If Billy Joel is known as one of America’s greatest storytellers, then Dixie Fuller would be Chattanooga’s equivalent. His love for music and people is evident in his interactions with Riverbend staff members, whom he calls family, and even with strangers like me. Dixie is known throughout the country for his work as tour manager, guitar tech., and drummer for country band Alabama as well as talent buyer for Riverbend Music Festival, where he’s worked for 19 years. I jumped at the chance to take a peek of the behind–the–scenes work of organizing Riverbend, a nine–day music festival along Chattanooga’s downtown waterfront.
So Dixie, tell me about you; who are you?
Dixie: I’m a Chattanooga boy, born and raised. My mom is Lebanese and my dad is Scottish American and that combination brought on quite a love for music. My father always had music playing – I’m talking about old R&B, Sam Cooke, Temptations, and then instrumental stuff like the Venturers and you throw in the occasional Mary Poppins Soundtrack in there and there was always something going on.
So I’ve always had a real love for music. I learned how to play the guitar when I was in the third grade at St. Jude’s and later took lessons from Norman Blake, who is a very good folk player. At the time he was playing with Johnny Cash, who was a member of the Tennessee Three. I did two years of lessons with him and then I took a break for the summer and showed back up in the fall with an electric guitar and he said, “I think I’ve taken you as far as I can.” I kept playing electric. Then I started taking drum lessons. I learned how to play drums and percussions and went on and actually played percussions with the group Alabama onstage and played on a couple of studio albums that I was really proud of. I stayed busy on the road with Clint Black, Fleetwood Mac, and Alabama but I’m actually in town now. These days, I’m not as adventurous as I used to be. My mom just passed but we (my wife and I) came home 15 years ago and she’s been running the family restaurant ever since and I’ve been blessed with the opportunity to book the entertainment for the Riverbend Festival.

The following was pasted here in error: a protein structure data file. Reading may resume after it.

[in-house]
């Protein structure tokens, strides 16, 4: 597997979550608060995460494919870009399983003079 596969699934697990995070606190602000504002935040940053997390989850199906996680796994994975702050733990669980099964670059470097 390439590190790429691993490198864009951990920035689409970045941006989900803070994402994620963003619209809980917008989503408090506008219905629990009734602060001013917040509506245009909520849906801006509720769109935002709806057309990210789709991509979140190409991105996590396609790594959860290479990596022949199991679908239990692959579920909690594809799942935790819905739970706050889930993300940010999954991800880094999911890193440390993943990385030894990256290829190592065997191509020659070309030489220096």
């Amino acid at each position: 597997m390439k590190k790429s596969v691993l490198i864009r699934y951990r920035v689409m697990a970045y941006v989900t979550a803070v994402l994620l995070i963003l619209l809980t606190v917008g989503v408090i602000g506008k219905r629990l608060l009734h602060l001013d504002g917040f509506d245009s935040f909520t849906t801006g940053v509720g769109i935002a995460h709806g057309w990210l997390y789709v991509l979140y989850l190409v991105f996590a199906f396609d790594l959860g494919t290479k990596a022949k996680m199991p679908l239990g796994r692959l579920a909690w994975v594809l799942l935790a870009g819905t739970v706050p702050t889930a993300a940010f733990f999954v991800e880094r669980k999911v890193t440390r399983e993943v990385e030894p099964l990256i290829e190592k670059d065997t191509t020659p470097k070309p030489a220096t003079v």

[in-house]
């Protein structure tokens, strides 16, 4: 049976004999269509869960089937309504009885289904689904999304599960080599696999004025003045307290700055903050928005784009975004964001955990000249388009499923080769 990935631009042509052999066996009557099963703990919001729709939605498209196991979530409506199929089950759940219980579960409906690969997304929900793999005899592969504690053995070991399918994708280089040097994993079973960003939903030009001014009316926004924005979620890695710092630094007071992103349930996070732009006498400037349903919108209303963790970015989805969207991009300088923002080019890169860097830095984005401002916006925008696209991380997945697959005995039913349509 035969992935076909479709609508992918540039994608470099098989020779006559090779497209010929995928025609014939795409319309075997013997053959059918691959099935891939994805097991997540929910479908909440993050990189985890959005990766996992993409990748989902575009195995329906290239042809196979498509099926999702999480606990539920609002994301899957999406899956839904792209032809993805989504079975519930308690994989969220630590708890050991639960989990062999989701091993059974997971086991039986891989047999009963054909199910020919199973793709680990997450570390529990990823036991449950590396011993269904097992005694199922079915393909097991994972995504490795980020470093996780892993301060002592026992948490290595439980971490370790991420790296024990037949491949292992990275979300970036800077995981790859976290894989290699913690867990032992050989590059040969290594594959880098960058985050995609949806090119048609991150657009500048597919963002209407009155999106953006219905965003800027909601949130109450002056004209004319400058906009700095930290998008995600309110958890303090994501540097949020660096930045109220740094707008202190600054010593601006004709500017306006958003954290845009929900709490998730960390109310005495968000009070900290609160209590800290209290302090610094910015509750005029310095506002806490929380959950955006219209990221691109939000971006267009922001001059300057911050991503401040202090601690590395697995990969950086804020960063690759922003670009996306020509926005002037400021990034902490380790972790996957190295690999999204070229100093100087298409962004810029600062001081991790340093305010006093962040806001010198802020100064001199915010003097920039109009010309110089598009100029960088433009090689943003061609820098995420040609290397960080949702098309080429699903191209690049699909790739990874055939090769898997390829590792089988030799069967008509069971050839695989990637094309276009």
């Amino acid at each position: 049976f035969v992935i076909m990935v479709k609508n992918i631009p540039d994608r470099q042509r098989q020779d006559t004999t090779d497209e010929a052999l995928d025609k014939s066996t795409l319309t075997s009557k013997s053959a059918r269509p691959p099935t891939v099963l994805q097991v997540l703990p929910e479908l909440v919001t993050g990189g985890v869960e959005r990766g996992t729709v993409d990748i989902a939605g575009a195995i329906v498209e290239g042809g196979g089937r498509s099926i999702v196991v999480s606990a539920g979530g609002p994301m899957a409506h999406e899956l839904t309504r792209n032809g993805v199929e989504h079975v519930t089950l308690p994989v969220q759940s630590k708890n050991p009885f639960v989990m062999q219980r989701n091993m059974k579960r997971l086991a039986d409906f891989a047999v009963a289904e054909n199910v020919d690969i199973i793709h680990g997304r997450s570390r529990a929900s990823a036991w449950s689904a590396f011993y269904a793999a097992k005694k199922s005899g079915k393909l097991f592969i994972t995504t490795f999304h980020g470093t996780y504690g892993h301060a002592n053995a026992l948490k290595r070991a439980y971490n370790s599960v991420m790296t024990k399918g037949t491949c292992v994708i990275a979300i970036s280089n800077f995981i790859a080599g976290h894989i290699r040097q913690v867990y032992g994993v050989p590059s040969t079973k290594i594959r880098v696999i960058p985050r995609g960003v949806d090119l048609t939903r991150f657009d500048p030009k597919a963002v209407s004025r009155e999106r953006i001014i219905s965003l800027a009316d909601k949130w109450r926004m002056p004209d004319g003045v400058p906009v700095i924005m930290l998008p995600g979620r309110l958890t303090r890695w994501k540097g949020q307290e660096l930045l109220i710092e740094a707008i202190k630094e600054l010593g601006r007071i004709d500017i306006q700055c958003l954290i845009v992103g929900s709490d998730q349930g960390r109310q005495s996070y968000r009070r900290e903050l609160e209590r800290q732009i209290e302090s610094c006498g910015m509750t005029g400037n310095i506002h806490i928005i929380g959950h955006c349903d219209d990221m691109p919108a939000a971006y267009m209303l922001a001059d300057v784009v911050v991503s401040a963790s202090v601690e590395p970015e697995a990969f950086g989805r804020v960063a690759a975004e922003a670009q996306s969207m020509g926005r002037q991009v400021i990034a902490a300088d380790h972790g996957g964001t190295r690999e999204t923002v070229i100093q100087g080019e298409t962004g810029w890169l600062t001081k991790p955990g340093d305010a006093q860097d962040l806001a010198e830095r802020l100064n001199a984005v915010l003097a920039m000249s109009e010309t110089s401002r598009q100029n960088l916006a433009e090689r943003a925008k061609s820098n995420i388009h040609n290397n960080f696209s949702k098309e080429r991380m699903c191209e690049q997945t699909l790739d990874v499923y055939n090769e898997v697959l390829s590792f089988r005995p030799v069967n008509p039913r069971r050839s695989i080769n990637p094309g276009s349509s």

How did Riverbend start? What made you want to do Riverbend?
Dixie: Well, I was actually on the road with Alabama at the time but luckily for me the sound company that we had out doing our tour was also the company that provided the sound for Riverbend. I didn’t know much about Richard Brewer or Bruce Storey at that time; the festival was their brainchild. While in college together, they came up with this idea of having a festival with a stage out on the water. They scouted out Chattanooga, walked along the riverfront and decided that this was the perfect setting. They bought a barge and began building this dream. Meanwhile, I was on the road and the Alabama sound guy said, “Hey, there’s this thing in Chattanooga, do you know anything about it? It’s called Riverbend. A couple of guys started it and I thought you might know something.” And I said, “No.”
You know, Chattanooga was a financially depressed town in the late 70’s and early 80’s. The air was thick with smoke, the aquarium wasn’t built yet, and I thought, “Dang, Chattanooga’s shot down, everybody’s going to the malls in the suburbs and downtown is just a bunch of seedy bars. Nobody’s going to go down there.” Boy was I wrong. I mean, the town got behind cleaning the air because we already had some pretty cool tourist attractions like the Incline and Rocky City and both were staples of this town, and have been here forever. The aquarium pops up and people start coming up out of nowhere. The next thing you know, you start seeing hotels downtown. All of a sudden, Riverbend announced that they’d booked the Pointer Sisters. By year three, they realized they had a festival on their hands. The gates were packed.